The suanpan is an abacus (a calculating tool) of Chinese origin first described in a 190 CE book of the Eastern Han Dynasty, namely Supplementary Notes on the Art of Figures written by Xu Yue.

However, the exact design of this suanpan is not known. Usually, a suanpan is about 20 cm (8 in) tall and it comes in various widths depending on the application. It usually has more than seven rods. There are two beads on each rod in the upper deck and five beads on each rod in the bottom deck. This configuration is used for both decimal and hexadecimal computation. The beads are usually rounded and made of a hardwood.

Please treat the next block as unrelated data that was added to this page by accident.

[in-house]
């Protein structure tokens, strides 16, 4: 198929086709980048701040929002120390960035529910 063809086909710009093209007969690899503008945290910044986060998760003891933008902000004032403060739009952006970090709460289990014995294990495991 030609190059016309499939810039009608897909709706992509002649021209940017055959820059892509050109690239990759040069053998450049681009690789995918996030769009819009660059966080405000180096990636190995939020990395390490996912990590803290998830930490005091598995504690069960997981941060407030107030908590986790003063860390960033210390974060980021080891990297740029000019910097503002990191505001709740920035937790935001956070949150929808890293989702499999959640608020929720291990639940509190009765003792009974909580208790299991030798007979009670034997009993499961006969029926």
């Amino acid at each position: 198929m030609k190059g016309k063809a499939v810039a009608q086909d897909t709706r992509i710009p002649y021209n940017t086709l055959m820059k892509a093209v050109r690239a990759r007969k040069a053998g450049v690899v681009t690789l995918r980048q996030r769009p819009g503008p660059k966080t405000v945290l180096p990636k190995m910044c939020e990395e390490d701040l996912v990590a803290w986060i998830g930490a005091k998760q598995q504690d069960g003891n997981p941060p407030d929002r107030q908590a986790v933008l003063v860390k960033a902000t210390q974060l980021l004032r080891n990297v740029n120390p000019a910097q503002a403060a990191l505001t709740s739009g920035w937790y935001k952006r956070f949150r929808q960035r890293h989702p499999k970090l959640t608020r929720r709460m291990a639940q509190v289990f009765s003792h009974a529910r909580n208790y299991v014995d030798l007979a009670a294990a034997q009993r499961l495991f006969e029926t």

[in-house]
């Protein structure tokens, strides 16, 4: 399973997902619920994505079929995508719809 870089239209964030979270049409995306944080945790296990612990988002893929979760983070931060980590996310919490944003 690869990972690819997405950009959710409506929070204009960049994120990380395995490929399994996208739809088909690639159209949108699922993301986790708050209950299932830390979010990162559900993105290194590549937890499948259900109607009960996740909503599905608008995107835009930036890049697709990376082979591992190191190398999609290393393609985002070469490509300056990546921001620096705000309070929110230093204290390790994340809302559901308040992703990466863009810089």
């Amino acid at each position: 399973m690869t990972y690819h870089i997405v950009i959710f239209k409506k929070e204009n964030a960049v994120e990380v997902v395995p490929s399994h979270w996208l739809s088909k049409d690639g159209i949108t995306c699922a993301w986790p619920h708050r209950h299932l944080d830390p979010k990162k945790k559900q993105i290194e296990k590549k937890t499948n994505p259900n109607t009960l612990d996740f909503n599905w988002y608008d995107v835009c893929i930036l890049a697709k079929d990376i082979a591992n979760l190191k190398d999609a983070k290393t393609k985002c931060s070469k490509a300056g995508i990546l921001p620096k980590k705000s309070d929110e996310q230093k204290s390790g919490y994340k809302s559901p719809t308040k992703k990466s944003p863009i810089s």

The beads are counted by moving them up or down towards the beam. The suanpan can be reset to the starting position instantly by a quick jerk around the horizontal axis to spin all the beads away from the horizontal beam at the center.

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